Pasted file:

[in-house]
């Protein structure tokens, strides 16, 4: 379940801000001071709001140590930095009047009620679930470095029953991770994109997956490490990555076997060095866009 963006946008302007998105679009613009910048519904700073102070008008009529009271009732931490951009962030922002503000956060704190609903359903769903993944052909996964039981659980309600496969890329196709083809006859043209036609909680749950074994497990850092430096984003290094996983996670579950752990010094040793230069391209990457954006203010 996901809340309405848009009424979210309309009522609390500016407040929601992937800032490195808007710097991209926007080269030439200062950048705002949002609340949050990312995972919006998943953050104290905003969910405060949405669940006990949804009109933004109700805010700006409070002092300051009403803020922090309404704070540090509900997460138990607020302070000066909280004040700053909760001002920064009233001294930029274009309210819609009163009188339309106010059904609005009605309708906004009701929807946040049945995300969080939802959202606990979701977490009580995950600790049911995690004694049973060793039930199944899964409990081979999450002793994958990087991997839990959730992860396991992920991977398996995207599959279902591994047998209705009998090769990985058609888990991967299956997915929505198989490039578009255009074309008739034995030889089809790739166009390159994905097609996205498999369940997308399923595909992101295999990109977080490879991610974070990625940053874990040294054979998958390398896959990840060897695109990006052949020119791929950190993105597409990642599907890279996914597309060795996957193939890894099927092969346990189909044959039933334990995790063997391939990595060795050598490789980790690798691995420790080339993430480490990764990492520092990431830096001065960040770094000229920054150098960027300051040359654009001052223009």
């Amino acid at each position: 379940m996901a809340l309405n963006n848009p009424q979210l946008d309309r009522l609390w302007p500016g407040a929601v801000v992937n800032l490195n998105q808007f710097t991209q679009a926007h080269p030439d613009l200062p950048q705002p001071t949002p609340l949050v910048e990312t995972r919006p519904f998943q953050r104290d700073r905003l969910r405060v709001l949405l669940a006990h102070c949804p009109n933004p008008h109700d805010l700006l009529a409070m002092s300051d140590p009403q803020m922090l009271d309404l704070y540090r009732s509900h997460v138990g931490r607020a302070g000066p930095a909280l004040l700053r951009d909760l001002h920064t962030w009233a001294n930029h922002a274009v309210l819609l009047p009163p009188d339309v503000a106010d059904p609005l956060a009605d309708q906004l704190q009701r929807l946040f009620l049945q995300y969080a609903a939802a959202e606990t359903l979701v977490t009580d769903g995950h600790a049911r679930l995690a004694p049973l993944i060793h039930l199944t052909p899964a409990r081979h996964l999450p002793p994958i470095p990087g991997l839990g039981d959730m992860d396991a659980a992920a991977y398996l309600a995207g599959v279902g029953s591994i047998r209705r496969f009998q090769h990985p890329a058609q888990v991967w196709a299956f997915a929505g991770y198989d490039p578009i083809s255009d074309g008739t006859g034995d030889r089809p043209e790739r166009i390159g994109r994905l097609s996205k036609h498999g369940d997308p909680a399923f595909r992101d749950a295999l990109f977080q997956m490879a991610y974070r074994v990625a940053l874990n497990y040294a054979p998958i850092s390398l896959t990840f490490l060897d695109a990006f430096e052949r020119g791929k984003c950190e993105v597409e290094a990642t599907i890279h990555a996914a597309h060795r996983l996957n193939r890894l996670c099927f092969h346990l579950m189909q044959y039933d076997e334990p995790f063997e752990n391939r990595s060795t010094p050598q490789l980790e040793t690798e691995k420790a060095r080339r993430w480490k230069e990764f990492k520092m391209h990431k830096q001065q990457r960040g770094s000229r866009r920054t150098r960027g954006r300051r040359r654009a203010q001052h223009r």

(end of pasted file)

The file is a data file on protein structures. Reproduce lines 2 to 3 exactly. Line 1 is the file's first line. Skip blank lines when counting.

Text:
């Protein structure tokens, strides 16, 4: 379940801000001071709001140590930095009047009620679930470095029953991770994109997956490490990555076997060095866009 963006946008302007998105679009613009910048519904700073102070008008009529009271009732931490951009962030922002503000956060704190609903359903769903993944052909996964039981659980309600496969890329196709083809006859043209036609909680749950074994497990850092430096984003290094996983996670579950752990010094040793230069391209990457954006203010 996901809340309405848009009424979210309309009522609390500016407040929601992937800032490195808007710097991209926007080269030439200062950048705002949002609340949050990312995972919006998943953050104290905003969910405060949405669940006990949804009109933004109700805010700006409070002092300051009403803020922090309404704070540090509900997460138990607020302070000066909280004040700053909760001002920064009233001294930029274009309210819609009163009188339309106010059904609005009605309708906004009701929807946040049945995300969080939802959202606990979701977490009580995950600790049911995690004694049973060793039930199944899964409990081979999450002793994958990087991997839990959730992860396991992920991977398996995207599959279902591994047998209705009998090769990985058609888990991967299956997915929505198989490039578009255009074309008739034995030889089809790739166009390159994905097609996205498999369940997308399923595909992101295999990109977080490879991610974070990625940053874990040294054979998958390398896959990840060897695109990006052949020119791929950190993105597409990642599907890279996914597309060795996957193939890894099927092969346990189909044959039933334990995790063997391939990595060795050598490789980790690798691995420790080339993430480490990764990492520092990431830096001065960040770094000229920054150098960027300051040359654009001052223009």
């Amino acid at each position: 379940m996901a809340l309405n963006n848009p009424q979210l946008d309309r009522l609390w302007p500016g407040a929601v801000v992937n800032l490195n998105q808007f710097t991209q679009a926007h080269p030439d613009l200062p950048q705002p001071t949002p609340l949050v910048e990312t995972r919006p519904f998943q953050r104290d700073r905003l969910r405060v709001l949405l669940a006990h102070c949804p009109n933004p008008h109700d805010l700006l009529a409070m002092s300051d140590p009403q803020m922090l009271d309404l704070y540090r009732s509900h997460v138990g931490r607020a302070g000066p930095a909280l004040l700053r951009d909760l001002h920064t962030w009233a001294n930029h922002a274009v309210l819609l009047p009163p009188d339309v503000a106010d059904p609005l956060a009605d309708q906004l704190q009701r929807l946040f009620l049945q995300y969080a609903a939802a959202e606990t359903l979701v977490t009580d769903g995950h600790a049911r679930l995690a004694p049973l993944i060793h039930l199944t052909p899964a409990r081979h996964l999450p002793p994958i470095p990087g991997l839990g039981d959730m992860d396991a659980a992920a991977y398996l309600a995207g599959v279902g029953s591994i047998r209705r496969f009998q090769h990985p890329a058609q888990v991967w196709a299956f997915a929505g991770y198989d490039p578009i083809s255009d074309g008739t006859g034995d030889r089809p043209e790739r166009i390159g994109r994905l097609s996205k036609h498999g369940d997308p909680a399923f595909r992101d749950a295999l990109f977080q997956m490879a991610y974070r074994v990625a940053l874990n497990y040294a054979p998958i850092s390398l896959t990840f490490l060897d695109a990006f430096e052949r020119g791929k984003c950190e993105v597409e290094a990642t599907i890279h990555a996914a597309h060795r996983l996957n193939r890894l996670c099927f092969h346990l579950m189909q044959y039933d076997e334990p995790f063997e752990n391939r990595s060795t010094p050598q490789l980790e040793t690798e691995k420790a060095r080339r993430w480490k230069e990764f990492k520092m391209h990431k830096q001065q990457r960040g770094s000229r866009r920054t150098r960027g954006r300051r040359r654009a203010q001052h223009r």